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Heavier Drinking During Pandemic Means More Liver Disease to Come
  • Posted December 24, 2021

Heavier Drinking During Pandemic Means More Liver Disease to Come

It's clear that COVID-19 has killed many hundreds of thousands of people in the United States. Less clear is its impact on other health issues, which will be felt in the years to come.

Liver disease is projected to be one of those, with 8,000 additional deaths from alcohol-related liver disease, 18,700 cases of liver failure and 1,000 cases of liver cancer by 2040.

The reason is the increase in alcohol sales and consumption during the early part of the pandemic, according to a new study.

"Our findings highlight the need for individuals and policymakers to make informed decisions to mitigate the impact of high-risk alcohol drinking during the COVID-19 pandemic in the U.S.," senior author Jagpreet Chhatwal said in a news release from Massachusetts General Hospital, in Boston. He's associate director of the hospital's Institute for Technology Assessment.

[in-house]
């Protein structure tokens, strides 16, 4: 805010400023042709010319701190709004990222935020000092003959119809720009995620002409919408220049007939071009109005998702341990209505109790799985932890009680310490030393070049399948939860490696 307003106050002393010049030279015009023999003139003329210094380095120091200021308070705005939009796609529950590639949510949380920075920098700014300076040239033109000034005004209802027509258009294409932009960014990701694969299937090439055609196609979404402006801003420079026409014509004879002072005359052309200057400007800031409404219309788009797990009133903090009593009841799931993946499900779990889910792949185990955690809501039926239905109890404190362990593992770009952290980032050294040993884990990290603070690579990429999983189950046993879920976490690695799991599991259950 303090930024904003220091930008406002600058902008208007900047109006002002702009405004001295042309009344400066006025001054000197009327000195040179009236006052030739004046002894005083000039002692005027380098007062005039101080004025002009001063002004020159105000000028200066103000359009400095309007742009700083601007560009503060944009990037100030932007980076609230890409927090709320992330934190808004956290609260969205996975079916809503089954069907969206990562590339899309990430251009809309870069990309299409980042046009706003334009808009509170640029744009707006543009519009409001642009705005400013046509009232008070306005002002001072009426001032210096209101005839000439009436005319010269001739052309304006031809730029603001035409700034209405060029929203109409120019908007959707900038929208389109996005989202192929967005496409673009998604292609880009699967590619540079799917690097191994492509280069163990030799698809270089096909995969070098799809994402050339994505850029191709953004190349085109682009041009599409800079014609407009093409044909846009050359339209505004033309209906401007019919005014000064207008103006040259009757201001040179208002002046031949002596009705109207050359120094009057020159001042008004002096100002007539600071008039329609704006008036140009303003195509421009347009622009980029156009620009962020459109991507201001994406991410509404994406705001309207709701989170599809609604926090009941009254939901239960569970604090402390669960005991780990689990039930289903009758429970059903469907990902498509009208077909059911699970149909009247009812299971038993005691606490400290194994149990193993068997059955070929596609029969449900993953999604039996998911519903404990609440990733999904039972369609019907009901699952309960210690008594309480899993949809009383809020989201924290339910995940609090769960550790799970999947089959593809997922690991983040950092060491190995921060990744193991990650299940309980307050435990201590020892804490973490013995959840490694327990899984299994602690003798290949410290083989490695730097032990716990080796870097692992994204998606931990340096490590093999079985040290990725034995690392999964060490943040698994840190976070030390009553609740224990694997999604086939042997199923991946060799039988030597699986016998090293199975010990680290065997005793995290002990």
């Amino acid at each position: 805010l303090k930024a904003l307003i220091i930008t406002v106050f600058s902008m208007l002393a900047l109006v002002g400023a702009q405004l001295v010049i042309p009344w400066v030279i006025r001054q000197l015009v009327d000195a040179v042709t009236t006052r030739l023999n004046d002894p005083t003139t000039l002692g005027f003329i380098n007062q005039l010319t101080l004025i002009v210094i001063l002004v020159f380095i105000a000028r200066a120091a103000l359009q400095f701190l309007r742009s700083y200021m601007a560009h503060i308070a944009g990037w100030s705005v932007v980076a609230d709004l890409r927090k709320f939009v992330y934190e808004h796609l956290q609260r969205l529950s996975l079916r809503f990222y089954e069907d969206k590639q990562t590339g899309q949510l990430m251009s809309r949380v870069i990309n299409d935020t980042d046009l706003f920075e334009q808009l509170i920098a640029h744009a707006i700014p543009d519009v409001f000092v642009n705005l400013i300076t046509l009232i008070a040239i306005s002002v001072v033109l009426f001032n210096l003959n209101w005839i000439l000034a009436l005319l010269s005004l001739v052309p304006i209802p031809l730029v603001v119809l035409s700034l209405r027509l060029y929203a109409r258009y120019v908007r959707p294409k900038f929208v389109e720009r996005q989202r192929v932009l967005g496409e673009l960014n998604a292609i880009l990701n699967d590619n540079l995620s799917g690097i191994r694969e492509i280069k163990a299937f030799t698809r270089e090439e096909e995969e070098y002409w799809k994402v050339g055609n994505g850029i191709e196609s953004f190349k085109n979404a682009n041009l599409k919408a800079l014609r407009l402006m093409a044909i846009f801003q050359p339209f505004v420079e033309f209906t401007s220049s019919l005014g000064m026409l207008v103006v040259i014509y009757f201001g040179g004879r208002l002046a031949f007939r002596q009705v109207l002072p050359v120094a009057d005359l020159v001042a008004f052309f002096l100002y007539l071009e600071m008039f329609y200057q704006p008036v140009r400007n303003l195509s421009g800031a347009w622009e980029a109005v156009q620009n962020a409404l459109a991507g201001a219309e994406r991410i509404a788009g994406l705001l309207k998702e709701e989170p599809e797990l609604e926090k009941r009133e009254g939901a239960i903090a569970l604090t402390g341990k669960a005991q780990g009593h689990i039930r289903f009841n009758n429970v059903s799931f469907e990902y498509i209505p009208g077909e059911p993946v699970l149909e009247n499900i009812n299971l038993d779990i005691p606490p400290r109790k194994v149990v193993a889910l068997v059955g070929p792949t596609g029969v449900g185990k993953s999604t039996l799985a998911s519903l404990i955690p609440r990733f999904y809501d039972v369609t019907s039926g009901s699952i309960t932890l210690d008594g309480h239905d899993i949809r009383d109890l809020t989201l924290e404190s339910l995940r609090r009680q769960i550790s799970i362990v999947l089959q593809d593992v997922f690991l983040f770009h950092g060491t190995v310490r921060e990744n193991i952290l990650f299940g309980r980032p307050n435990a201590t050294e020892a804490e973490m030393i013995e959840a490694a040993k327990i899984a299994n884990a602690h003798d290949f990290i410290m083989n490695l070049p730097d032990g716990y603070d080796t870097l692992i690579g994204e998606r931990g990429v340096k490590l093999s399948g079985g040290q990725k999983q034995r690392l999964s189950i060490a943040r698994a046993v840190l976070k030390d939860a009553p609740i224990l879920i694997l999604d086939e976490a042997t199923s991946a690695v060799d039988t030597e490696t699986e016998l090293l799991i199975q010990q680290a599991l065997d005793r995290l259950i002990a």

A national survey of U.S. adults found that excessive drinking, such as binge drinking, increased by 21% during the start of the pandemic.

The researchers projected that a one-year increase in drinking would also lead, in the shorter term, to 100 additional deaths and 2,800 additional cases of liver failure by 2023. And a sustained increase in alcohol consumption for more than one year could result in 19% to 35% greater death rates.

"The COVID-19 pandemic has had many unintended consequences with unknown long-term impact. Our modeling study provides a framework for quantifying the long-term impact of increased alcohol consumption associated with COVID-19 and initiating conversations for potential interventions," said co-author Turgay Ayer, an associate professor of industrial and systems engineering at Georgia Institute of Technology.

The findings were published this month in Hepatology.

More information

The U.S. Substance Abuse and Mental Health Services Administration has a helpline to help people facing substance abuse disorders.

SOURCE: Massachusetts General Hospital, news release, Dec. 17, 2021

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